If our education is based on more experiential learning, imagine the fun we would have experienced during our school and college years!
During our recent trip to the Viking Ship Museum in Denmark, I came across a “class” inside the museum. What made this class unique was the fun all were having. The costumed drama being enacted by a couple of students before their teacher and classmates was entertainment in its best form.
I was delighted to see the laughter and the active interaction between the children and their teacher during this session.
Parents can incorporate this type of learning at home as well. Apart from spending time with our children, we get to engage them, teach them and we all learn in the process. This is even more so during this age of electronic media entertainment.
Spending time with children and inviting them to join in planning family activities are certain to divert their interest from video games and social networks.
Institutions like the American Academy of Pediatrics have recommended restricting T.V viewing time for children. Children who spend hours staring at the television screen naturally have inadequate time or inclination for physical exercise. They fail to cultivate an interest in reading, sports and games – in short, they risk drifting away from the mainstream of life.
Undesirable behavior like aggression, disinterest in others or the environment, poor social skills are also observed as further consequences of this dependency on electronic media.
Social media interaction has also opened unhealthy opportunities for aggressors and bullies. Unlike in the past when family, friends and the society provided a barricade against such unwelcome intrusions and attacks, today our children are vulnerable – they would rather suffer in silence and isolation than muster the strength to seek help that is so immensely available.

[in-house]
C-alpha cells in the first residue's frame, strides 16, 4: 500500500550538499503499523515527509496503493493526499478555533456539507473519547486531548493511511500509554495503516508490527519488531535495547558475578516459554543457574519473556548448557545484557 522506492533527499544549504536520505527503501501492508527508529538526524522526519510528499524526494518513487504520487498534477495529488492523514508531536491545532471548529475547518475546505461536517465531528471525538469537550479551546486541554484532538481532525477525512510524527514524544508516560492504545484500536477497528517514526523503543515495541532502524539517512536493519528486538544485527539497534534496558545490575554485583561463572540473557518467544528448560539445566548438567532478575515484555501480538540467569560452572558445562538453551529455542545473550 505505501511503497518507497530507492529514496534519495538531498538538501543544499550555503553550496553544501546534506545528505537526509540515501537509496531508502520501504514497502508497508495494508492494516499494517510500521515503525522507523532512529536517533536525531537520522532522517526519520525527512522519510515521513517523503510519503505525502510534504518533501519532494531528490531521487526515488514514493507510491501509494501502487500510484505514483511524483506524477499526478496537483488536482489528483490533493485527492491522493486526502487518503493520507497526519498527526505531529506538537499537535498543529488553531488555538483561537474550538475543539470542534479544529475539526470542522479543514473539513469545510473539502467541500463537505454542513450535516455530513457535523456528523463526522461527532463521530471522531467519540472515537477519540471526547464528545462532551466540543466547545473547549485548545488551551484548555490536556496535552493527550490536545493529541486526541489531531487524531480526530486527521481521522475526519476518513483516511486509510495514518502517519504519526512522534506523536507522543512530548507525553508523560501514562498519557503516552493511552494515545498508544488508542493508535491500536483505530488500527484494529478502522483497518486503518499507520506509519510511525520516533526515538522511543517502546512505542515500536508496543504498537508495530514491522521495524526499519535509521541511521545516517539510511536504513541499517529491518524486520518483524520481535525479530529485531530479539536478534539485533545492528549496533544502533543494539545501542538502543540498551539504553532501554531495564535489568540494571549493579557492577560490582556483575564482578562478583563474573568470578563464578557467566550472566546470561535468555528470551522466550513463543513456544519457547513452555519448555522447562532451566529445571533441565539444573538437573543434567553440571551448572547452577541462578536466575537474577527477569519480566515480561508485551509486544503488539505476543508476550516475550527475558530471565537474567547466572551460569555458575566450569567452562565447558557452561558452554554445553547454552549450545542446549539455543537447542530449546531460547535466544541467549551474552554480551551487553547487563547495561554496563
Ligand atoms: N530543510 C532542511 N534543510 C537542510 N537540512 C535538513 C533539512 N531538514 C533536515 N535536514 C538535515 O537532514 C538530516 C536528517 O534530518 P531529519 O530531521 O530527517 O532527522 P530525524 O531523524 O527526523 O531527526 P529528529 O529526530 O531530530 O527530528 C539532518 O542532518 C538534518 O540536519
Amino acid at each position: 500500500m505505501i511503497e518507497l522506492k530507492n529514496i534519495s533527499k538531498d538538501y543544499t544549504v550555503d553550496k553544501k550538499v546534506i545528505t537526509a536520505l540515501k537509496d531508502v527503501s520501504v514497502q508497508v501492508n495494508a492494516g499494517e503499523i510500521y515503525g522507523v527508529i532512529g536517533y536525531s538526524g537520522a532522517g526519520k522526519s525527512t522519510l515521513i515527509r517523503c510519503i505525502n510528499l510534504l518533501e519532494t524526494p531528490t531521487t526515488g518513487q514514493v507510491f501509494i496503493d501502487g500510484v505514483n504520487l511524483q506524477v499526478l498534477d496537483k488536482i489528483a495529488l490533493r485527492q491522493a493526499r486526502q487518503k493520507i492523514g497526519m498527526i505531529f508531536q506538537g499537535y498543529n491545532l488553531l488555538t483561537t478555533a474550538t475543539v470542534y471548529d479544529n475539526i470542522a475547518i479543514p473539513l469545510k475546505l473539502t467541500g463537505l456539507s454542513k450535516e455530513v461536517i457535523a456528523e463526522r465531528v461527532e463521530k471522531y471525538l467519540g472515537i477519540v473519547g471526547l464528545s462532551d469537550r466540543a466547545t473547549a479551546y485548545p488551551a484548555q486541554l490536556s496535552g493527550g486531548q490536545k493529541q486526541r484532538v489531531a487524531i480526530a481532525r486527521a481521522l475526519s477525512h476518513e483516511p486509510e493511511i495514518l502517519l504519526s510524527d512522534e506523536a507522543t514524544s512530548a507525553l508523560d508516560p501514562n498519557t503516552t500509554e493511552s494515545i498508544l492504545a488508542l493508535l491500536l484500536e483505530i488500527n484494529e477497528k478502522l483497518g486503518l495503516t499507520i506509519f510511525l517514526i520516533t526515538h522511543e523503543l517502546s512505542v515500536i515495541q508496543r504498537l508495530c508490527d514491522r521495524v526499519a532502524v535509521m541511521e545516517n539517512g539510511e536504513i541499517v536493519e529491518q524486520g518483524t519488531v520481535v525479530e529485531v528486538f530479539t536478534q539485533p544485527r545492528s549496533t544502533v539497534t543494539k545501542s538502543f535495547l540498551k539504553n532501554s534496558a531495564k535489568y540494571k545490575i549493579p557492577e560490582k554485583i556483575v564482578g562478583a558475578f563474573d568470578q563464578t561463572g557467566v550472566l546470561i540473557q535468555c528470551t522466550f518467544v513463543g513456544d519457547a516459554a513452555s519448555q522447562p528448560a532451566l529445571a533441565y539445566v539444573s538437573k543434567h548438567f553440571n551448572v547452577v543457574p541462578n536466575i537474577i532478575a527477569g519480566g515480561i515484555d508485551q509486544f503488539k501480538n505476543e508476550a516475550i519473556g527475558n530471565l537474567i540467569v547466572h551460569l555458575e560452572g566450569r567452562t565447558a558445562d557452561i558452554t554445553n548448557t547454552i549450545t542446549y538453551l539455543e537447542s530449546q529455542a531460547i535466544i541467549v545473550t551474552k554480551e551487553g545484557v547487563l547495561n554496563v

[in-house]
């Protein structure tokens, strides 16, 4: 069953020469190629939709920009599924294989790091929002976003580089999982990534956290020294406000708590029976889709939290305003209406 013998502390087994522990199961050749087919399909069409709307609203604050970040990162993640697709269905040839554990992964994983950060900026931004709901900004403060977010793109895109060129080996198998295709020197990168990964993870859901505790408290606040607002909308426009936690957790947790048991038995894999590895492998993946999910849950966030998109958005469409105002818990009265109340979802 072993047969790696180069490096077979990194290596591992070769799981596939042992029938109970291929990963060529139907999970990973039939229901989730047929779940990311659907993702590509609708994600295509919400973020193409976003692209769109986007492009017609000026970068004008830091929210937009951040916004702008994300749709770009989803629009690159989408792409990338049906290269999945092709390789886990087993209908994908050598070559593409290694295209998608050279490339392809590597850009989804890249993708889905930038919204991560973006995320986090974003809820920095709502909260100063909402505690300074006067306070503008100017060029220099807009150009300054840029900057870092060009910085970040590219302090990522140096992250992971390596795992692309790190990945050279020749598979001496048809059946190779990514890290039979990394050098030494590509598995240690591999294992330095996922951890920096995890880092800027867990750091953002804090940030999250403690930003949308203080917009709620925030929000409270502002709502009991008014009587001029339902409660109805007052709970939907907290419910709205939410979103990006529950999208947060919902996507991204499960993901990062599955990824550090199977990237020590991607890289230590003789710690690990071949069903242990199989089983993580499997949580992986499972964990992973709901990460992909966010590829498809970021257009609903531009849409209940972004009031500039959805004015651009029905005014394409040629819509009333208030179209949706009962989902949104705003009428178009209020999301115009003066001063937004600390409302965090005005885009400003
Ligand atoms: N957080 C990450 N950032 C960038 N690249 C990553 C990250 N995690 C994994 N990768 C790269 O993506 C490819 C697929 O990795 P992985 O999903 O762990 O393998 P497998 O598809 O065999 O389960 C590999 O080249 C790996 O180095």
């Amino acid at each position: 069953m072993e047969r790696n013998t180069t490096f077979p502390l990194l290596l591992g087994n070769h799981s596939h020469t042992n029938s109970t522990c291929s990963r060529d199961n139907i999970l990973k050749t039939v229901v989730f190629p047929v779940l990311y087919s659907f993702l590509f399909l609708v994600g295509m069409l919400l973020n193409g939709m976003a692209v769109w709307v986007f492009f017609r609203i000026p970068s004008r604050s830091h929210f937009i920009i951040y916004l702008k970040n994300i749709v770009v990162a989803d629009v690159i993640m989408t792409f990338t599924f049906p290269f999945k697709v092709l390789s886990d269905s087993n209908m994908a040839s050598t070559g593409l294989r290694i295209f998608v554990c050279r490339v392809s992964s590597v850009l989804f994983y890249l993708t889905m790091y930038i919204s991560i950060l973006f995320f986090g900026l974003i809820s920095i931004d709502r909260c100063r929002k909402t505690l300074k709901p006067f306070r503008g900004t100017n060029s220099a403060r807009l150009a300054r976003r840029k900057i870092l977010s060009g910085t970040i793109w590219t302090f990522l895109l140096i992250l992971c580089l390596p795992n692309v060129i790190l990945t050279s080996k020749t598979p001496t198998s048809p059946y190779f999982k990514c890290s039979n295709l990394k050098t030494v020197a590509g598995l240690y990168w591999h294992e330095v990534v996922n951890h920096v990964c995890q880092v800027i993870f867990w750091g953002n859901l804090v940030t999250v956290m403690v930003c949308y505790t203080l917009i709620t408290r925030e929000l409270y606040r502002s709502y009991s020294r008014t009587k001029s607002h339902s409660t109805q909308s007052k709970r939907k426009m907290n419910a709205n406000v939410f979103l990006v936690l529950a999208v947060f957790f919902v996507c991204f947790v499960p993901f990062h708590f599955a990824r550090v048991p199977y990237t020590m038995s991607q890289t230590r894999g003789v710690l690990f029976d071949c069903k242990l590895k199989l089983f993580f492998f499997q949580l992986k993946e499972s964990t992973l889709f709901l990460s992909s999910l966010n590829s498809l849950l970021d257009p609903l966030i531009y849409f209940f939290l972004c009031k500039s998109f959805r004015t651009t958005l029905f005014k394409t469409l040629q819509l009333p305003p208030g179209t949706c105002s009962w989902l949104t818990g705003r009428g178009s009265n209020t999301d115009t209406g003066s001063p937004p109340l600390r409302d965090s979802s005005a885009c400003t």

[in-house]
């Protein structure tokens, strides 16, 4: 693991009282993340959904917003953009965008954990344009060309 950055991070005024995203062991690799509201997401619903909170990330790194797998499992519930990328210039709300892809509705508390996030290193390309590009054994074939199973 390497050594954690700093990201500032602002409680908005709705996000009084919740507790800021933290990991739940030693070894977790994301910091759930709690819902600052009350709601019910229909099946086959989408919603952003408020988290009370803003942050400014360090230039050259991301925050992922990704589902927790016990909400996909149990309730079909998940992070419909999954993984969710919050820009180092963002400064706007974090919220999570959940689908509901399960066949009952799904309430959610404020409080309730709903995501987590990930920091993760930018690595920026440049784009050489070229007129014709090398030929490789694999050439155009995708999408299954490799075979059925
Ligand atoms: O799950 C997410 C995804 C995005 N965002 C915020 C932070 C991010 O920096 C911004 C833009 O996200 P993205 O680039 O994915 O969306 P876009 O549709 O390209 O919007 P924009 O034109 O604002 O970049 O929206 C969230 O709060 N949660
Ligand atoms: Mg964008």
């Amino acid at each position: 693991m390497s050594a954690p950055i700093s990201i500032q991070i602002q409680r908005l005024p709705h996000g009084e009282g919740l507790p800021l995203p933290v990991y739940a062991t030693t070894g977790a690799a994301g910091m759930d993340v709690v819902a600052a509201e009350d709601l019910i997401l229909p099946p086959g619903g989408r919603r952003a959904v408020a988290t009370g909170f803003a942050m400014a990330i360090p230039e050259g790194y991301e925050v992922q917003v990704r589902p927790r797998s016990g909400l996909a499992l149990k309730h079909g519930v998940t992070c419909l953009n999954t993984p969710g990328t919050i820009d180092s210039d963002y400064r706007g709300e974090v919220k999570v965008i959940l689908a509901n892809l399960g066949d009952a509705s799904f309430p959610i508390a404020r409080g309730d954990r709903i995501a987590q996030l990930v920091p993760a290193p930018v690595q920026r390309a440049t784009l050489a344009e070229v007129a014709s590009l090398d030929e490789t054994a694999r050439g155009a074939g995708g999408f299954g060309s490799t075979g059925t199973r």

Participation in family chores encourages interaction and generates a sense of responsibility to the family in the child’s mind. It is at home that a child begins to learn about adjustments, values, helping each other and team work. With affluence and luxurious lifestyles, children’s involvement in household activities and chores is next to nil in many families.
When a home environment emerges as one where there are no expectations from the child for its smooth function, often, there arises an attitude in the child of blissful and selfish contentment. This in turn, leads the child to a higher probability of being more dissatisfied with life and people as an adult.
Every generation enjoys lamenting about the state of the current generation of children. As a parent, I believe there exists a dire need for a closer look at the privileges and responsibilities of parenthood. It is essentially our wish to make our children’s lives as comfortable and enjoyable as possible and we do our best to fulfill that wish.
Let us do it right so that our children experience happiness, as a state of mind they are personally responsible for – a fruit of their own labor, not offered to them on a platter by their parents.
Let us help our children to be happy – for life.